Perhaps more viable are companies trying to produce energy through the collection and distribution of used cooking oil as fuel for major transport firms or taking waste from meat production to create fertilisers.5 There are other businesses focused on anaerobic digestion, a centuries old process that takes waste food from across the supply chain and processes it to create biogas. When burned to generate electricity, biogas generates far fewer dangerous emissions than if it were left to break down. It is also considered carbon neutral as the carbon dioxide was itself first drawn from the atmosphere through plants grown and harvested in the recent past (in stark contrast than the millennia-worth of stored CO2 released in the burning of fossil fuels).6

In the UK – where energy produced through anaerobic digestion increased by close to 60% between 2015 and 2020 – food waste makes up about a third of the material used and crops another third.7 According to the latest UK Anaerobic Digestion and Composting Industry market survey, 3.2m tonnes of food waste was put to work in 2018 helping to generate 1.2bn cubic metres of biogas (as well as other outputs including fertiliser). A quarter of that was fed into the National Grid power supply.8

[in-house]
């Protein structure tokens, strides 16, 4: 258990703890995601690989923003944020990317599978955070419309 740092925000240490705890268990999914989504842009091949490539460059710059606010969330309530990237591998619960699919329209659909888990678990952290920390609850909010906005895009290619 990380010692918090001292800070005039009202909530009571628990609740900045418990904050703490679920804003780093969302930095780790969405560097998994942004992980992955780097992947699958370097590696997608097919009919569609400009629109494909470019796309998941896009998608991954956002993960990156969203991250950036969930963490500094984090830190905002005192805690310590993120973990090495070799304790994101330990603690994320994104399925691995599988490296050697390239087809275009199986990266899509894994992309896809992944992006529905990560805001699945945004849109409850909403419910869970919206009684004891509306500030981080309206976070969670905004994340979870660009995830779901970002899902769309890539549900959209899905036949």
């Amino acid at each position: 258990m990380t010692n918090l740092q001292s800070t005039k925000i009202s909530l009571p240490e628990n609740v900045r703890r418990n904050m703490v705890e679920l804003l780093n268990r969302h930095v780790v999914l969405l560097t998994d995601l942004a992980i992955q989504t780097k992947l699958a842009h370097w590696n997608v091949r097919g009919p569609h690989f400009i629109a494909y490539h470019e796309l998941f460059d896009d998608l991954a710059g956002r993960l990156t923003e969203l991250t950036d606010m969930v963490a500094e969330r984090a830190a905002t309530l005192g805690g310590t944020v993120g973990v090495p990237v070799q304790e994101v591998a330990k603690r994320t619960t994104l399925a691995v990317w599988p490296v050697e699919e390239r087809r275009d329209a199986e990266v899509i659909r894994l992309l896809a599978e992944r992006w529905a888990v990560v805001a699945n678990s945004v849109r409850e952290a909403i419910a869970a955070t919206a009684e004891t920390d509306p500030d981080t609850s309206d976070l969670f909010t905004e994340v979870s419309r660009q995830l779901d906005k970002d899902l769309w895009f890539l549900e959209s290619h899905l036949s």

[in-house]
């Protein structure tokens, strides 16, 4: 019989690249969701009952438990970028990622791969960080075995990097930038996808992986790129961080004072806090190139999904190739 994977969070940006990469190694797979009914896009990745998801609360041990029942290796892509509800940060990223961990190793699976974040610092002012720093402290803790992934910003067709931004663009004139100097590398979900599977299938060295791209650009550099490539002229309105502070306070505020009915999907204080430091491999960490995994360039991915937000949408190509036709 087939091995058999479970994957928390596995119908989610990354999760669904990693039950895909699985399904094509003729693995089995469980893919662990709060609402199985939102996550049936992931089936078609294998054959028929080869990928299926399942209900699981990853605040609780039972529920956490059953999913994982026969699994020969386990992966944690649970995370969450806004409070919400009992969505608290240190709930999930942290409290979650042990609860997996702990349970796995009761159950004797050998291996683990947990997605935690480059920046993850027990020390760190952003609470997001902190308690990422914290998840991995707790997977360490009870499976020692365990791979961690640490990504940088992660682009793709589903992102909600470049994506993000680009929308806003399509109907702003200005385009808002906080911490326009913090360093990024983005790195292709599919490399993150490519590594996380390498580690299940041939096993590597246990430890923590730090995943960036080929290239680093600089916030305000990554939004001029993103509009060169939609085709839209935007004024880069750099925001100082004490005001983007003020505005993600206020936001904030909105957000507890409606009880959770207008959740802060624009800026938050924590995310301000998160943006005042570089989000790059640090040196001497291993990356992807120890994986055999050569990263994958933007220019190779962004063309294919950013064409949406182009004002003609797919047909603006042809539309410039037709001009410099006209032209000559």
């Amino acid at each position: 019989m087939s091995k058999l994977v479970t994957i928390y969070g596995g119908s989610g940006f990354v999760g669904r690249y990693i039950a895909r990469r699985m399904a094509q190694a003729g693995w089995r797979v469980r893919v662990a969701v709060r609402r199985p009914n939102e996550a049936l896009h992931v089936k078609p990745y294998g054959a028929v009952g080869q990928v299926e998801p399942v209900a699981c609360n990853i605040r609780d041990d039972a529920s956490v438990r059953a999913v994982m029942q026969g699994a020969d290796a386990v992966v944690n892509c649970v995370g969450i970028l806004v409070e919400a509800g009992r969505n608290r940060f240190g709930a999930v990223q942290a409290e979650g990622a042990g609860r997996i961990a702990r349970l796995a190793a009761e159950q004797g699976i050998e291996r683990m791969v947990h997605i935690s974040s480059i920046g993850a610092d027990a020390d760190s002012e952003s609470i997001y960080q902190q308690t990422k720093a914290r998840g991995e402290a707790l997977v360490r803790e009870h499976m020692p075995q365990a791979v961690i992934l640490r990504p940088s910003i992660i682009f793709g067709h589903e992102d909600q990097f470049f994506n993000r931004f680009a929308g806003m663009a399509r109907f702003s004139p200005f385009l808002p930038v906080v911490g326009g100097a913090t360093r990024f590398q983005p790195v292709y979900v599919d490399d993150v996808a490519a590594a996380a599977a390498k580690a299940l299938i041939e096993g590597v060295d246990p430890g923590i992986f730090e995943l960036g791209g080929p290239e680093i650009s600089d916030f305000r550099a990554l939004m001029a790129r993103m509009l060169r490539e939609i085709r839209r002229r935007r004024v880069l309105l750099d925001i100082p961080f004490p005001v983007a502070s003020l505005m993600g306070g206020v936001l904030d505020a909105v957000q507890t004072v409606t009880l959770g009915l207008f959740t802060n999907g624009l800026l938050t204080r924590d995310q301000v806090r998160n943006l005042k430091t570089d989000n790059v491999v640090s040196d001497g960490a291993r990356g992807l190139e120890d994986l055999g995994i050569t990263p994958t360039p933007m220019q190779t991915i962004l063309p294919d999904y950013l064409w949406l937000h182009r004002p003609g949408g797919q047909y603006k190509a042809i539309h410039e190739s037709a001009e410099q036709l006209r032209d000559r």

On the shelf

Another possible solution that has reached investable scale lies in the innovations that can help to extend the shelf life of products. Fresh foods can spoil easily because they offer an attractive home for microorganisms, but antimicrobial packaging can help address that, as can antimicrobial gases in the air pockets around products like meat or cheese. There may also be a subsidiary effect of reducing the reliance on energy-sapping refrigeration in the logistics chain.

And if we go back to the start of that chain, outside of the investable universe, to the farmers producing the food in the first place, we can see encouraging innovation from something like the US’ Farmers Business Network.9 Started in 2014 as a way for a small number of producers to share information, it has grown into a 25,000-member organisation which through the collection and sharing of data, seeks to improve the efficiency and sustainability of farming. It has grown from a desire to tackle rip-off pricing, and now helps farmers make more precise growing decision to make land use more productive.

Any discussion around food waste tends to come back full circle. The problems and the solutions are scattered through the value chain, and for investors we believe that should be as encouraging as it is complex. There are potential opportunities everywhere as the world adapts to the net zero future laid out by governments – and as we steadily get to grips with the climate impact of the food system that sustains us all.

  • Source: Chojnaka, Moustakas, Witek-Krowiak. January 2020. https://www.sciencedirect.com/science/article/pii/S0960852419314531
  • Source: University of Florida. https://biogas.ifas.ufl.edu/FAQ.asp
  • Total energy produced through anaerobic digestion in 2015 was at 606,000 tonnes of oil equivalent. In 2020 that reached more than 1m tonnes. Source: https://www.gov.uk/government/statistics/area-of-crops-grown-for-bioenergy-in-england-and-the-uk-2008-2020/section-3-anaerobic-digestion
  • Source: https://wrap.org.uk/resources/report/anaerobic-digestion-and-composting-latest-industry-survey-report-new-summaries
  • Source: https://www.fbn.com/about